“Please just send a car,” Copley responded. “There’s friggin’ black males outside my friggin’ house with firearms. Please, send PD. Thank you.”

His "warning shot," which, it transpired, had been fired from a window in his garage, did kill someone: 20-year-old Kouren-Rodney Bernard Thomas, who was out near the street.  Thomas’s mother says he worked at a waffle house, and had a girlfriend about to begin college.

Copley has been arrested and charged with first-degree murder.  I would call that a step in the right direction.  Tisiphone, perhaps you can help keep this direction on track and ensure the one step is not the only step to secure this vengeful destroyer away from the public.

Meanwhile, over in Oklahoma – and I must say we all know there are many wonderful people in Oklahoma; this guy just isn't one of them – a retired agriculture teacher named Larry Long has made the news.  It seems that at a retirement presentation they were giving for him at the Oklahoma Career Tech Summer Conference in Oklahoma City he decided to show off what a fine sense of humor he has.Long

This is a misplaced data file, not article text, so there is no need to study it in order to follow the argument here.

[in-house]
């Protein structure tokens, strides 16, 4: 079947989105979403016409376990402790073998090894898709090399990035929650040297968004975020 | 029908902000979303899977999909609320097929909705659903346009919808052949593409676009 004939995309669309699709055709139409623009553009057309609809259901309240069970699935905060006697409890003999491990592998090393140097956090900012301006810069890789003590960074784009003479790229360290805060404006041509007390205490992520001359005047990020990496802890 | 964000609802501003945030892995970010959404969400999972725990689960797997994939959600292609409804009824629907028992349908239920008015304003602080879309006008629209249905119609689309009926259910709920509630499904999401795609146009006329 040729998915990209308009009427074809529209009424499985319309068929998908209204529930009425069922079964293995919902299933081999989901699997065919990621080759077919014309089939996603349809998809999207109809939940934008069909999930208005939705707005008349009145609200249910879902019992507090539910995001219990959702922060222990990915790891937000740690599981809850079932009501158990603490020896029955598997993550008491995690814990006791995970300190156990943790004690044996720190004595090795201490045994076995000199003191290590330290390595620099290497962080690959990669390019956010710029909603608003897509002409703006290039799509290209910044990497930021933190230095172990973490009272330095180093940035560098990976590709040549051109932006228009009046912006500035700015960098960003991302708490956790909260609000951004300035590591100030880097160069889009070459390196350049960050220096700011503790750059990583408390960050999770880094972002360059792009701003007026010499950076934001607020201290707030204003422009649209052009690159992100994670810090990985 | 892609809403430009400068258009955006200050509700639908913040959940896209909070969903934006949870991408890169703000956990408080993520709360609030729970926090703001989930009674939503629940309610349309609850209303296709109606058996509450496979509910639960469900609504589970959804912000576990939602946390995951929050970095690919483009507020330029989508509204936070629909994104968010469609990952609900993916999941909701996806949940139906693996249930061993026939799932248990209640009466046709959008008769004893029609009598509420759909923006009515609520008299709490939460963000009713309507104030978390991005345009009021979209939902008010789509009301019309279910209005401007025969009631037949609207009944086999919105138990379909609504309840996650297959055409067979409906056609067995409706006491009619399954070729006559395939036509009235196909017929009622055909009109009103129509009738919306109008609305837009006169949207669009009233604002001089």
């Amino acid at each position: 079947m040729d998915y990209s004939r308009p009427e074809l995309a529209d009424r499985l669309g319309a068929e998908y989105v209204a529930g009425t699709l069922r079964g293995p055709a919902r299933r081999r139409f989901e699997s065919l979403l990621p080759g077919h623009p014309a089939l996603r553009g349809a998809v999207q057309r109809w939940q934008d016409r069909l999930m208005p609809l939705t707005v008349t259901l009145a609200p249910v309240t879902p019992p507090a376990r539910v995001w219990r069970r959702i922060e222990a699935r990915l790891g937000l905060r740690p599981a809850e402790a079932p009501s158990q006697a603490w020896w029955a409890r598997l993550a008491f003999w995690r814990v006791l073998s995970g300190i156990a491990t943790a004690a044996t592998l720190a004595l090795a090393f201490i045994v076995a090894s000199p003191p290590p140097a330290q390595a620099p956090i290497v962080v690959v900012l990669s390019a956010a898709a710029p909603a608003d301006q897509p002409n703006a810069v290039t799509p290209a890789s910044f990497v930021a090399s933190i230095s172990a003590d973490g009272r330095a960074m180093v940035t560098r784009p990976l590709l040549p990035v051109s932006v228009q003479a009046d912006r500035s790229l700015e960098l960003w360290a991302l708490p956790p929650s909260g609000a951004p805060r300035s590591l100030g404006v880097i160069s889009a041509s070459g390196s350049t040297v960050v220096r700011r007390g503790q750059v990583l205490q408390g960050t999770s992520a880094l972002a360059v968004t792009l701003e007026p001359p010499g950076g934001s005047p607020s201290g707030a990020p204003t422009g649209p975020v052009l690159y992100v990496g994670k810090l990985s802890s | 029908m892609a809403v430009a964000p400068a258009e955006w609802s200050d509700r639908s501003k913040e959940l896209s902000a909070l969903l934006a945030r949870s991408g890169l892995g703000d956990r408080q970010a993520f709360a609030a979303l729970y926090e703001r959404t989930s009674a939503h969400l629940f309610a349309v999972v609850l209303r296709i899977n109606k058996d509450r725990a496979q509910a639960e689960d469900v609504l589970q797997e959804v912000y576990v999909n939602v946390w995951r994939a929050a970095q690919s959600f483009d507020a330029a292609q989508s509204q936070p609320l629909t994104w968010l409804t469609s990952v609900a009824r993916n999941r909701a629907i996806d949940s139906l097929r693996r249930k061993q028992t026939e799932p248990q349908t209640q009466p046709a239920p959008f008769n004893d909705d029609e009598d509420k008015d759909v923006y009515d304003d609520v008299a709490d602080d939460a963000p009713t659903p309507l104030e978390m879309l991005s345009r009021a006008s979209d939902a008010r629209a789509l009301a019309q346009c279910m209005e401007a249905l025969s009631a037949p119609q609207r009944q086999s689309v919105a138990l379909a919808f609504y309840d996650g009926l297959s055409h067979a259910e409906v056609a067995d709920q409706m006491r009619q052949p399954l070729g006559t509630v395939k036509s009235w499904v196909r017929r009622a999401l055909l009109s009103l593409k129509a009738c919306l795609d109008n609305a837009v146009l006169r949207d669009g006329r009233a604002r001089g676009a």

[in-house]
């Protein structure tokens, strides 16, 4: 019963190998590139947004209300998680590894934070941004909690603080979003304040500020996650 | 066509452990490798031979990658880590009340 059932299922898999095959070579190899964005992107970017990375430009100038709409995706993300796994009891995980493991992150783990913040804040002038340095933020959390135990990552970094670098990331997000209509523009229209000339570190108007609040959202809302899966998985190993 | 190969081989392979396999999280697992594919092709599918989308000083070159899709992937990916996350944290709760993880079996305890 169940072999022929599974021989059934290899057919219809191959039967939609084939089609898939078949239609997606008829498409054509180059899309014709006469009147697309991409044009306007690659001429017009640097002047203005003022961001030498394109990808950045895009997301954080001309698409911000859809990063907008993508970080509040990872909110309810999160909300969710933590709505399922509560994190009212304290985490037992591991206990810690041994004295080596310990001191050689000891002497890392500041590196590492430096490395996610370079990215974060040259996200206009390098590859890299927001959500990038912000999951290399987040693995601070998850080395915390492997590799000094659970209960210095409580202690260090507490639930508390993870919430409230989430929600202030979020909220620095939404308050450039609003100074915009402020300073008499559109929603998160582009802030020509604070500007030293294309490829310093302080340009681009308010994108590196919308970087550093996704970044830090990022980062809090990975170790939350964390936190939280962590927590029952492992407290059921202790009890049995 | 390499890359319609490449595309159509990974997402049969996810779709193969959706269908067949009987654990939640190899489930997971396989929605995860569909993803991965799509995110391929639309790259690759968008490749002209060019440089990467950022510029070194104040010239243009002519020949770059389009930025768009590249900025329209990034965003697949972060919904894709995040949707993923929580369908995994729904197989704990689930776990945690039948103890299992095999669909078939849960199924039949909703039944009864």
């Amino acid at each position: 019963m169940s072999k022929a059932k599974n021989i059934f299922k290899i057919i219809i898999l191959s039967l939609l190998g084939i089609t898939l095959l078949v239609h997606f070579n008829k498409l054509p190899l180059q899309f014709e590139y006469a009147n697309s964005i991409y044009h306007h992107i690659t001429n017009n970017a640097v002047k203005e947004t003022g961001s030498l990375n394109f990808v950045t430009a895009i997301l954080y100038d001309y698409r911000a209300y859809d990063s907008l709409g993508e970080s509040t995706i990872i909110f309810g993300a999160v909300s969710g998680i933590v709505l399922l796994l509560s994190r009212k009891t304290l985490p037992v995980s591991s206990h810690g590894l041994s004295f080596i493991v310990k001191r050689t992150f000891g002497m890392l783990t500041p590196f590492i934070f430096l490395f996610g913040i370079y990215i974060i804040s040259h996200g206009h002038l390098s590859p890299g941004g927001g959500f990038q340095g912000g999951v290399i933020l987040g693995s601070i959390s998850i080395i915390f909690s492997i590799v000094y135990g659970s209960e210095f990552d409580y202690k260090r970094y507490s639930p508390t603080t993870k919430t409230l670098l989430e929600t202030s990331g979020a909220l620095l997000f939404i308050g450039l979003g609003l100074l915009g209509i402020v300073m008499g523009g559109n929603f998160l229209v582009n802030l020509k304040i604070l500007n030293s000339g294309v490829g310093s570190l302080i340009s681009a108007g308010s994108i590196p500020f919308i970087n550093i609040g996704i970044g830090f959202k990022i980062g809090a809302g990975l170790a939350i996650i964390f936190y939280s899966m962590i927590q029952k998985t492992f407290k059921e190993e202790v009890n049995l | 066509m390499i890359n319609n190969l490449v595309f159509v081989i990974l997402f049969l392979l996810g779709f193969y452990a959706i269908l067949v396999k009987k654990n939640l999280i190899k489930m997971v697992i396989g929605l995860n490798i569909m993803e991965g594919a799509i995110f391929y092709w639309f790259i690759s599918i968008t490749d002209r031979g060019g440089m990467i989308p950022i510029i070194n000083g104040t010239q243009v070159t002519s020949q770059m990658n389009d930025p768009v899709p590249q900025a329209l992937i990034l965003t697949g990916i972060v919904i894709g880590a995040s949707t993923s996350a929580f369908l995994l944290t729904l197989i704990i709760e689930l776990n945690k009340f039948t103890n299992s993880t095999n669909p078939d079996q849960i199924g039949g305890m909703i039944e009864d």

So he called a black colleague (probably not a coincidence that the colleague of color is the ONLY black agriculture teacher in the entire state) up to the stage with him, and presented him with a white robe and white hood (complete with Klan insignia), which he placed on the teacher, and then added a Confederate flag (as the bow on the package?)  Wow.  What a barrel of laughs.  Hundreds of people attended this "program," by the way.

I should be specific that CareerTech was not his employer, and he was not retiring from CareerTech.  CareerTech is a state agency, and it does not employ teachers to teach; it oversees them.  The employer from whom he had retired during the year was Elk City High School, where he had apparently worked for 49 years.  He must have been appreciated there, since the board of Elk City Public Schools recently voted to  name the high school's new agriculture building after him.

Those at the meeting were instructed not to speak of it, and to erase any and all cell phone video.  But someone sent an anonymous email to state lawmwkers, and it is now out in the open.